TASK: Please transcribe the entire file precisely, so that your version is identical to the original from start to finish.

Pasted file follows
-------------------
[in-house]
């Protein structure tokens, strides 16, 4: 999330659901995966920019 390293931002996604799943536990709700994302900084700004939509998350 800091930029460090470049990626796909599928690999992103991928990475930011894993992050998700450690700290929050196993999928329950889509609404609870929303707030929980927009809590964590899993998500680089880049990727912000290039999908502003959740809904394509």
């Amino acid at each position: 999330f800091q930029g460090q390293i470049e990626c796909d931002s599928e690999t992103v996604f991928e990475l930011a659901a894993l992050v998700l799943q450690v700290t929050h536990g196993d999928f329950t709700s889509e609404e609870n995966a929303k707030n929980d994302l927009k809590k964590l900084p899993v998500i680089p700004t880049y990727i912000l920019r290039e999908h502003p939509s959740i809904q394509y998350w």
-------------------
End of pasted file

[in-house]
């Protein structure tokens, strides 16, 4: 999330659901995966920019 390293931002996604799943536990709700994302900084700004939509998350 800091930029460090470049990626796909599928690999992103991928990475930011894993992050998700450690700290929050196993999928329950889509609404609870929303707030929980927009809590964590899993998500680089880049990727912000290039999908502003959740809904394509």
């Amino acid at each position: 999330f800091q930029g460090q390293i470049e990626c796909d931002s599928e690999t992103v996604f991928e990475l930011a659901a894993l992050v998700l799943q450690v700290t929050h536990g196993d999928f329950t709700s889509e609404e609870n995966a929303k707030n929980d994302l927009k809590k964590l900084p899993v998500i680089p700004t880049y990727i912000l920019r290039e999908h502003p939509s959740i809904q394509y998350w």